Plumbing Topic: Domestic Water Recirculation Systems Part 7
Addition of a Mixing Valve
During the last 6 weeks, the R. L. Deppmann Monday Morning Minutes concentrated on re-circulation systems where the supply temperature to the system was the same as the outlet temperature of the water heater. Today we will examine the addition of a Lawler master mixing valve in the system.
Lawler manufactures a wide variety of thermostatic mixing valves exceeding the ASSE 1017 standards.
The re-circulated hot water is normally pumped into the cold water line entering the water heater for systems without mixing valves. During periods when the re-circulating system is needed there is no draw or load on the system. No water is leaving the system and it acts similar to a closed hydronic system. If the return line is only piped to the hot water side of the mixing valve, there would be no water flow on the cold side to blend and mix.
Rule #1: Always pipe the hot water return into the cold water supplies to the mixing valve and to the hot water heater.
One key point of understanding is the way the mixing valve operates under the low flow condition in a re-circulating system. At low flows, the mixing valve in the mechanical equipment room will hunt in an effort to control temperature. If the flow rates on the hot and cold side are equal, eventually the mixed temperature leaving the mechanical room will be too hot.
Let’s look at an example. Assume the water heater is at 140°F supply, the mixed temperature is at 120°F and the domestic water recirc system is designed for a 10 degree ΔT or 110°F return. When the mixing valve was set ,we could assume the cold water was at low temperatures such as 40°F. If the flow was equal on both the hot and cold sides of the mixing valve, the temperature would be (50% X 140) + (50% X 40) = 100% at 90 which is too cold. In order to get our 120°F, the valve is “balanced” with three times more hot water than cold water. But in the re-circulating mode, the return water is not 40°F but 110°F! The three times balance o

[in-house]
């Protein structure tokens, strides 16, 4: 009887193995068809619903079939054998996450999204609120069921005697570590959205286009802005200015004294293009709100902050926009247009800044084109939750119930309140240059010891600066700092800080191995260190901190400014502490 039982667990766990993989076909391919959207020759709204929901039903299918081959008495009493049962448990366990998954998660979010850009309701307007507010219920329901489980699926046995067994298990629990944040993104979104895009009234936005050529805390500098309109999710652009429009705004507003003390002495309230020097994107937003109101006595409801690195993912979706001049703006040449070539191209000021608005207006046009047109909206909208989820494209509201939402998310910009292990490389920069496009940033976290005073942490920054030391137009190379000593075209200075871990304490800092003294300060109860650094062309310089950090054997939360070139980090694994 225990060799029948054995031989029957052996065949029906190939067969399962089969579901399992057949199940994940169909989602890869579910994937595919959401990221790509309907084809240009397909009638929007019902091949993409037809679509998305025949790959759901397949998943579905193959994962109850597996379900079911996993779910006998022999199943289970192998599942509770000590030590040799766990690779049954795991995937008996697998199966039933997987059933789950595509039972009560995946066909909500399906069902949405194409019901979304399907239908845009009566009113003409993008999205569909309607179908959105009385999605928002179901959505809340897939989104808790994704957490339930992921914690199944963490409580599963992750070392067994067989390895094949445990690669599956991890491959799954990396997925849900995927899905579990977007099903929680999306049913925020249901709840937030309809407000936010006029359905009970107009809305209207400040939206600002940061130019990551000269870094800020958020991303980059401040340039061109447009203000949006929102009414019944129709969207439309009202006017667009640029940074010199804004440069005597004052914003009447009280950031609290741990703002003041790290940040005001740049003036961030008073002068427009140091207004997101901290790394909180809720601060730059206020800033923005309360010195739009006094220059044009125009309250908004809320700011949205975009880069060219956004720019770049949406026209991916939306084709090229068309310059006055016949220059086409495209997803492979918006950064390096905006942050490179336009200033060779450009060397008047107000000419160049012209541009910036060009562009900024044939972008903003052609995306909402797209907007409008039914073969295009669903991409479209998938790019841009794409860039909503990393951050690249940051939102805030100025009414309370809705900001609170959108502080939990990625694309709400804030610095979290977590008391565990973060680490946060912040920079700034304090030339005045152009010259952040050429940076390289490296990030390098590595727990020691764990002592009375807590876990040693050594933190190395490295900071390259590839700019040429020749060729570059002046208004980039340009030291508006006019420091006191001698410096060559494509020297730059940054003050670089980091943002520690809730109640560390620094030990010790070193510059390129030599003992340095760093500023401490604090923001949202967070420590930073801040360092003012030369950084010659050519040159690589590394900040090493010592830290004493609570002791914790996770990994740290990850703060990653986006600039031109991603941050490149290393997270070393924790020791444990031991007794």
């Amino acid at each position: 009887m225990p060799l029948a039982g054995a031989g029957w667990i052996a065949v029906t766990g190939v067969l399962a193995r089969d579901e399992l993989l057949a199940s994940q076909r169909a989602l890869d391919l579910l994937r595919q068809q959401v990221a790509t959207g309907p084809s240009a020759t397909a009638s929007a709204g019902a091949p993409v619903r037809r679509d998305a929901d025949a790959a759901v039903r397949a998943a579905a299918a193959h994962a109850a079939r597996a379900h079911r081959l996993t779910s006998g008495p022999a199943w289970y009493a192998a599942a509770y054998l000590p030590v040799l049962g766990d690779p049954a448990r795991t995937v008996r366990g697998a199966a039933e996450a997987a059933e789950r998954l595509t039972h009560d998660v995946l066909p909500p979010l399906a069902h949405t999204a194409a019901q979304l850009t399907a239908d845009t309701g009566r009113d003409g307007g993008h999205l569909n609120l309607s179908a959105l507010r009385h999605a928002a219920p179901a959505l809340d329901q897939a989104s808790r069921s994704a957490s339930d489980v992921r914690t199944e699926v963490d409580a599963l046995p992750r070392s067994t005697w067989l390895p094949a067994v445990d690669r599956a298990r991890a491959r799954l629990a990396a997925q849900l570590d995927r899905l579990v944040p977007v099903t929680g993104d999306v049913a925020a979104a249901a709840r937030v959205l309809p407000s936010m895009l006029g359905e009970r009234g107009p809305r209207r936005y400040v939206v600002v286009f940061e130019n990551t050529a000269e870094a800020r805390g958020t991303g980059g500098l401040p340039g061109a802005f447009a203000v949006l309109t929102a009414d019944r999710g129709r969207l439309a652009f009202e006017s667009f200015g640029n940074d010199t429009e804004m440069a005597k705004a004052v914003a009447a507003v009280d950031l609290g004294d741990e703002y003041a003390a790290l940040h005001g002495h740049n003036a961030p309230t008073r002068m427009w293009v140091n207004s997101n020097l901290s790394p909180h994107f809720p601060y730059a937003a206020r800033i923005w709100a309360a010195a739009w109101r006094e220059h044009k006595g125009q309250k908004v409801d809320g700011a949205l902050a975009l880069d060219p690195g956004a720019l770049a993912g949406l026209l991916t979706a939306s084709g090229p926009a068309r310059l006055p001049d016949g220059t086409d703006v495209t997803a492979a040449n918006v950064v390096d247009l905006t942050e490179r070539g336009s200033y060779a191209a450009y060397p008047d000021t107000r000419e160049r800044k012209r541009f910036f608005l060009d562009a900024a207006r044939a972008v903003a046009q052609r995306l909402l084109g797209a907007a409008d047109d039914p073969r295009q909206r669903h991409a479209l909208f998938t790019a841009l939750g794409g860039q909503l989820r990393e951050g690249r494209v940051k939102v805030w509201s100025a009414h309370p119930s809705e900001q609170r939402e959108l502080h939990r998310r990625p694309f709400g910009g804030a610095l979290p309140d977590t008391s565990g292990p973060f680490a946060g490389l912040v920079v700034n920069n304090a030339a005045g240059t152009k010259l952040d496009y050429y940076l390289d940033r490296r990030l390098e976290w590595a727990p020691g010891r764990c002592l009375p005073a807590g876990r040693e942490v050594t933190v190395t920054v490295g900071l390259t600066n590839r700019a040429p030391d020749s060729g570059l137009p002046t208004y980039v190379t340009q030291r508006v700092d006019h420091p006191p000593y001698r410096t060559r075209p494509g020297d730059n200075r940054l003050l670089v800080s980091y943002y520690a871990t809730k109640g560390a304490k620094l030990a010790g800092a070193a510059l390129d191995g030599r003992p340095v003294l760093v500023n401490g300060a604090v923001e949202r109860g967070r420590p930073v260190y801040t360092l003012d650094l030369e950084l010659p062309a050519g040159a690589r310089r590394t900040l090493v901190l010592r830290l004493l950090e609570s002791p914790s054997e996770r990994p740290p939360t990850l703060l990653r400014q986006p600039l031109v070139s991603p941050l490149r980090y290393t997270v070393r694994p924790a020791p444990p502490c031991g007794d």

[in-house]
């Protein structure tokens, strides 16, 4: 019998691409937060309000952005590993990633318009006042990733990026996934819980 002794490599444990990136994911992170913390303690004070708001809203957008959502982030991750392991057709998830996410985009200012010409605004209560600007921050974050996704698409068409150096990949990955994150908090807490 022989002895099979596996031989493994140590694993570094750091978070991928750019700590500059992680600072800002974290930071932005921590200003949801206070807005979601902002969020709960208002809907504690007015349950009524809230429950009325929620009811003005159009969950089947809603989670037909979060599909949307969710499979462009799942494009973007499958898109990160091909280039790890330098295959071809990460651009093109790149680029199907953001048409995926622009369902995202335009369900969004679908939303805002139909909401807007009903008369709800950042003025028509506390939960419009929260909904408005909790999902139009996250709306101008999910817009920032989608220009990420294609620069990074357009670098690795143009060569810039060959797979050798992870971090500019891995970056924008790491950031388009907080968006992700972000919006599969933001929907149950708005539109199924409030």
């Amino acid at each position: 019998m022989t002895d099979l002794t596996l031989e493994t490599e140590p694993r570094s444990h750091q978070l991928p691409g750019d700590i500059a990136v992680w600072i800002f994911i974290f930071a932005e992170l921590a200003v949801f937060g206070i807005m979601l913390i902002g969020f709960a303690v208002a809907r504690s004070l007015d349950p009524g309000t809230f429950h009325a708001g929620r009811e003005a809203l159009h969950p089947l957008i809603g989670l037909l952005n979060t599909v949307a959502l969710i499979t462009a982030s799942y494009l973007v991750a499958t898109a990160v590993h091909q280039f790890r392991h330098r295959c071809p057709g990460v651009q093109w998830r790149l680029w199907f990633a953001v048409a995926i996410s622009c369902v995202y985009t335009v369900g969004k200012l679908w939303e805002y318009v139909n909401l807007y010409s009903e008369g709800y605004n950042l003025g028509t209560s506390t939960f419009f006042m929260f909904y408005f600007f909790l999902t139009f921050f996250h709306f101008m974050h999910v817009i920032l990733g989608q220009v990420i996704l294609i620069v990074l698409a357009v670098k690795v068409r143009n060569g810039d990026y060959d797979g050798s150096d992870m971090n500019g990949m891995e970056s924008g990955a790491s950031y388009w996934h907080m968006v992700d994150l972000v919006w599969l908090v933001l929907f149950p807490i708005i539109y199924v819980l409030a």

n the hot water side can cause the supply temperature to greatly exceed the design during no-load conditions. The designer has to do something to correct this imbalance at no-load conditions. For this reason, Lawler suggests the addition of a balance valve on the return to the hot water heater. Rule #2: Always put a balance valve on the return line to the water heater side. This valve would be set for a safe supply temperature, in case there are differences between the design and the installed system
We would also suggest a balance valve on the pump discharge, so we can read the total flow in the return line.
Next week, let’s look at the concern over changing performance conditions in mixing valve applications
Disclaimer: R. L. Deppmann and it’s affiliates can not be held liable for issues caused by use of the information on this page. While the information comes from many years of experience and can be a valuable tool, it may not take into account special circumstances in your system and we therefore can not take responsibility for actions that result from this information. Please feel free to contact us if you do have any questions.